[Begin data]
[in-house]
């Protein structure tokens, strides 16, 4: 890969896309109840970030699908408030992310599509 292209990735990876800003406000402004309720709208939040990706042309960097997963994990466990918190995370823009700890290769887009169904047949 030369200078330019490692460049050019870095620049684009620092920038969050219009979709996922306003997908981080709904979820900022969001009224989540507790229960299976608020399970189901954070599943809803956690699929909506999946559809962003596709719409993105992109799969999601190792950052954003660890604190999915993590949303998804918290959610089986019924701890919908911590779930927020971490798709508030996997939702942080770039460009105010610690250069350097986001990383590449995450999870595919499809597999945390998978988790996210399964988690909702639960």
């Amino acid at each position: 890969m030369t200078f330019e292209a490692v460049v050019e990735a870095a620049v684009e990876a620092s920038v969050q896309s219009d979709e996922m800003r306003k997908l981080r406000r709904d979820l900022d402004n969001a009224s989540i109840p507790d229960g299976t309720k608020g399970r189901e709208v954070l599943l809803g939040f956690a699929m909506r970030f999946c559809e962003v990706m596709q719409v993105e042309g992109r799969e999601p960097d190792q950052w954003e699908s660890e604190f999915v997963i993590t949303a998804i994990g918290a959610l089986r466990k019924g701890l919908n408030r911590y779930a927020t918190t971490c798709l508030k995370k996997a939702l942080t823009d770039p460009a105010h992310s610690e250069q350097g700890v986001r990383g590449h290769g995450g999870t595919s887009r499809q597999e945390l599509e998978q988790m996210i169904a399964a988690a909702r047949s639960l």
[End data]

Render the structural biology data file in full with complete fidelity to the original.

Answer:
[in-house]
């Protein structure tokens, strides 16, 4: 890969896309109840970030699908408030992310599509 292209990735990876800003406000402004309720709208939040990706042309960097997963994990466990918190995370823009700890290769887009169904047949 030369200078330019490692460049050019870095620049684009620092920038969050219009979709996922306003997908981080709904979820900022969001009224989540507790229960299976608020399970189901954070599943809803956690699929909506999946559809962003596709719409993105992109799969999601190792950052954003660890604190999915993590949303998804918290959610089986019924701890919908911590779930927020971490798709508030996997939702942080770039460009105010610690250069350097986001990383590449995450999870595919499809597999945390998978988790996210399964988690909702639960």
């Amino acid at each position: 890969m030369t200078f330019e292209a490692v460049v050019e990735a870095a620049v684009e990876a620092s920038v969050q896309s219009d979709e996922m800003r306003k997908l981080r406000r709904d979820l900022d402004n969001a009224s989540i109840p507790d229960g299976t309720k608020g399970r189901e709208v954070l599943l809803g939040f956690a699929m909506r970030f999946c559809e962003v990706m596709q719409v993105e042309g992109r799969e999601p960097d190792q950052w954003e699908s660890e604190f999915v997963i993590t949303a998804i994990g918290a959610l089986r466990k019924g701890l919908n408030r911590y779930a927020t918190t971490c798709l508030k995370k996997a939702l942080t823009d770039p460009a105010h992310s610690e250069q350097g700890v986001r990383g590449h290769g995450g999870t595919s887009r499809q597999e945390l599509e998978q988790m996210i169904a399964a988690a909702r047949s639960l």